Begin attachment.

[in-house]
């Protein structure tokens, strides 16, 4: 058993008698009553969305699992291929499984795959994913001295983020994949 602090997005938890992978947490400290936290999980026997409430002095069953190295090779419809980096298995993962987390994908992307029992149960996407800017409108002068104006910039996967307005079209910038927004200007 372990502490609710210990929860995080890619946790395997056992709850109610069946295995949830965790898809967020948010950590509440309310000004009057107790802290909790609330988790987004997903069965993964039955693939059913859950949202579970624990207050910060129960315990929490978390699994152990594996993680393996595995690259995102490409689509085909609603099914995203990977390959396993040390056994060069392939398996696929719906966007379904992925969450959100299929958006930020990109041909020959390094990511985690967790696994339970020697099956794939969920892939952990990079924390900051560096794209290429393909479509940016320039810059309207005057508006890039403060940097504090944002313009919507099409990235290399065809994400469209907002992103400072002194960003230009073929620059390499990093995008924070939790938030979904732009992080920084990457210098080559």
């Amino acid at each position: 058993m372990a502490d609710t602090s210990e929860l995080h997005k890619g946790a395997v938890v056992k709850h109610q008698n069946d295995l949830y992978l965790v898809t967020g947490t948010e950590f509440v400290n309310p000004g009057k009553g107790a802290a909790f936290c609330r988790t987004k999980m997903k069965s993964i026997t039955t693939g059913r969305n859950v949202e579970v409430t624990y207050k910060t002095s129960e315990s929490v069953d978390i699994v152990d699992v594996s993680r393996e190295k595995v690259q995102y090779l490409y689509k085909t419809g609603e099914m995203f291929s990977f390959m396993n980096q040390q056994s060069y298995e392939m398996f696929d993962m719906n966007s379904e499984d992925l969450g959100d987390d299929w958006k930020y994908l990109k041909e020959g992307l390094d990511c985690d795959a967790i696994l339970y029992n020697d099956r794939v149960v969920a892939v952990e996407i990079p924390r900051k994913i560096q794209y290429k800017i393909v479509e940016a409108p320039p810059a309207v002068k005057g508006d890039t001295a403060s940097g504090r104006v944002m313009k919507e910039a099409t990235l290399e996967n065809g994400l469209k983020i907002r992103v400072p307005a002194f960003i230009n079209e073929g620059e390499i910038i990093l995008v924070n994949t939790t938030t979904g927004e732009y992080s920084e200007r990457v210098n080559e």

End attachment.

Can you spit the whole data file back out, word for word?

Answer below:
[in-house]
């Protein structure tokens, strides 16, 4: 058993008698009553969305699992291929499984795959994913001295983020994949 602090997005938890992978947490400290936290999980026997409430002095069953190295090779419809980096298995993962987390994908992307029992149960996407800017409108002068104006910039996967307005079209910038927004200007 372990502490609710210990929860995080890619946790395997056992709850109610069946295995949830965790898809967020948010950590509440309310000004009057107790802290909790609330988790987004997903069965993964039955693939059913859950949202579970624990207050910060129960315990929490978390699994152990594996993680393996595995690259995102490409689509085909609603099914995203990977390959396993040390056994060069392939398996696929719906966007379904992925969450959100299929958006930020990109041909020959390094990511985690967790696994339970020697099956794939969920892939952990990079924390900051560096794209290429393909479509940016320039810059309207005057508006890039403060940097504090944002313009919507099409990235290399065809994400469209907002992103400072002194960003230009073929620059390499990093995008924070939790938030979904732009992080920084990457210098080559």
């Amino acid at each position: 058993m372990a502490d609710t602090s210990e929860l995080h997005k890619g946790a395997v938890v056992k709850h109610q008698n069946d295995l949830y992978l965790v898809t967020g947490t948010e950590f509440v400290n309310p000004g009057k009553g107790a802290a909790f936290c609330r988790t987004k999980m997903k069965s993964i026997t039955t693939g059913r969305n859950v949202e579970v409430t624990y207050k910060t002095s129960e315990s929490v069953d978390i699994v152990d699992v594996s993680r393996e190295k595995v690259q995102y090779l490409y689509k085909t419809g609603e099914m995203f291929s990977f390959m396993n980096q040390q056994s060069y298995e392939m398996f696929d993962m719906n966007s379904e499984d992925l969450g959100d987390d299929w958006k930020y994908l990109k041909e020959g992307l390094d990511c985690d795959a967790i696994l339970y029992n020697d099956r794939v149960v969920a892939v952990e996407i990079p924390r900051k994913i560096q794209y290429k800017i393909v479509e940016a409108p320039p810059a309207v002068k005057g508006d890039t001295a403060s940097g504090r104006v944002m313009k919507e910039a099409t990235l290399e996967n065809g994400l469209k983020i907002r992103v400072p307005a002194f960003i230009n079209e073929g620059e390499i910038i990093l995008v924070n994949t939790t938030t979904g927004e732009y992080s920084e200007r990457v210098n080559e």